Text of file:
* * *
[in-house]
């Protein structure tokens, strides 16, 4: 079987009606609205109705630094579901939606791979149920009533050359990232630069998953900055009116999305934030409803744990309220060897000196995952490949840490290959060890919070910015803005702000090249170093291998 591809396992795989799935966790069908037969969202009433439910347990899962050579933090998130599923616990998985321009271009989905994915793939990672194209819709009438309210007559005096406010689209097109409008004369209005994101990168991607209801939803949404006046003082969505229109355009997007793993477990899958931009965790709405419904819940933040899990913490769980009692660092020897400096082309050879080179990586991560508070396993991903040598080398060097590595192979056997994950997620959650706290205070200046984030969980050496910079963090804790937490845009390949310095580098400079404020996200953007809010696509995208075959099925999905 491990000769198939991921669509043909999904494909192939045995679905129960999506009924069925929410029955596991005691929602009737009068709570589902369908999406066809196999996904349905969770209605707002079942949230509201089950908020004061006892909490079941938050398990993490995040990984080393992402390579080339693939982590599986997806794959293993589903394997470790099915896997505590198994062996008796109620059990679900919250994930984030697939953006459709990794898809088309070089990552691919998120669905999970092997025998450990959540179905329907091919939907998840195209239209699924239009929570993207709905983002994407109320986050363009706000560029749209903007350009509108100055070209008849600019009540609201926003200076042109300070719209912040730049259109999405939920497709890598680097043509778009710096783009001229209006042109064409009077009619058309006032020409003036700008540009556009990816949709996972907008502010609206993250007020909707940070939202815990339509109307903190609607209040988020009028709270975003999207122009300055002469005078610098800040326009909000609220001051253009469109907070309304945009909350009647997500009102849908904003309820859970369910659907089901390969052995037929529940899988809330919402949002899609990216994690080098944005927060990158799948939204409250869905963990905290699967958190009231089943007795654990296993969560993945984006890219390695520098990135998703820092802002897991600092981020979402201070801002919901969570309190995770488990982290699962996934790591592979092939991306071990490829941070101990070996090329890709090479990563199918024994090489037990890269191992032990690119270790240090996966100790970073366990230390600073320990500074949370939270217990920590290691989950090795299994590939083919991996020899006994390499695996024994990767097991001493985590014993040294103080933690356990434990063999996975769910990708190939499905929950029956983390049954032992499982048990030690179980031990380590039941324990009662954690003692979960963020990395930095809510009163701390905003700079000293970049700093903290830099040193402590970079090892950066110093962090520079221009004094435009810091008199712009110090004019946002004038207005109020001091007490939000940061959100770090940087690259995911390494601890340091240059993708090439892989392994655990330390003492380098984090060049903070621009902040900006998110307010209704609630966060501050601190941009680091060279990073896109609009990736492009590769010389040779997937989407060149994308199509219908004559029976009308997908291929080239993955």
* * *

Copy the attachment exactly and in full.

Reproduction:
[in-house]
């Protein structure tokens, strides 16, 4: 079987009606609205109705630094579901939606791979149920009533050359990232630069998953900055009116999305934030409803744990309220060897000196995952490949840490290959060890919070910015803005702000090249170093291998 591809396992795989799935966790069908037969969202009433439910347990899962050579933090998130599923616990998985321009271009989905994915793939990672194209819709009438309210007559005096406010689209097109409008004369209005994101990168991607209801939803949404006046003082969505229109355009997007793993477990899958931009965790709405419904819940933040899990913490769980009692660092020897400096082309050879080179990586991560508070396993991903040598080398060097590595192979056997994950997620959650706290205070200046984030969980050496910079963090804790937490845009390949310095580098400079404020996200953007809010696509995208075959099925999905 491990000769198939991921669509043909999904494909192939045995679905129960999506009924069925929410029955596991005691929602009737009068709570589902369908999406066809196999996904349905969770209605707002079942949230509201089950908020004061006892909490079941938050398990993490995040990984080393992402390579080339693939982590599986997806794959293993589903394997470790099915896997505590198994062996008796109620059990679900919250994930984030697939953006459709990794898809088309070089990552691919998120669905999970092997025998450990959540179905329907091919939907998840195209239209699924239009929570993207709905983002994407109320986050363009706000560029749209903007350009509108100055070209008849600019009540609201926003200076042109300070719209912040730049259109999405939920497709890598680097043509778009710096783009001229209006042109064409009077009619058309006032020409003036700008540009556009990816949709996972907008502010609206993250007020909707940070939202815990339509109307903190609607209040988020009028709270975003999207122009300055002469005078610098800040326009909000609220001051253009469109907070309304945009909350009647997500009102849908904003309820859970369910659907089901390969052995037929529940899988809330919402949002899609990216994690080098944005927060990158799948939204409250869905963990905290699967958190009231089943007795654990296993969560993945984006890219390695520098990135998703820092802002897991600092981020979402201070801002919901969570309190995770488990982290699962996934790591592979092939991306071990490829941070101990070996090329890709090479990563199918024994090489037990890269191992032990690119270790240090996966100790970073366990230390600073320990500074949370939270217990920590290691989950090795299994590939083919991996020899006994390499695996024994990767097991001493985590014993040294103080933690356990434990063999996975769910990708190939499905929950029956983390049954032992499982048990030690179980031990380590039941324990009662954690003692979960963020990395930095809510009163701390905003700079000293970049700093903290830099040193402590970079090892950066110093962090520079221009004094435009810091008199712009110090004019946002004038207005109020001091007490939000940061959100770090940087690259995911390494601890340091240059993708090439892989392994655990330390003492380098984090060049903070621009902040900006998110307010209704609630966060501050601190941009680091060279990073896109609009990736492009590769010389040779997937989407060149994308199509219908004559029976009308997908291929080239993955």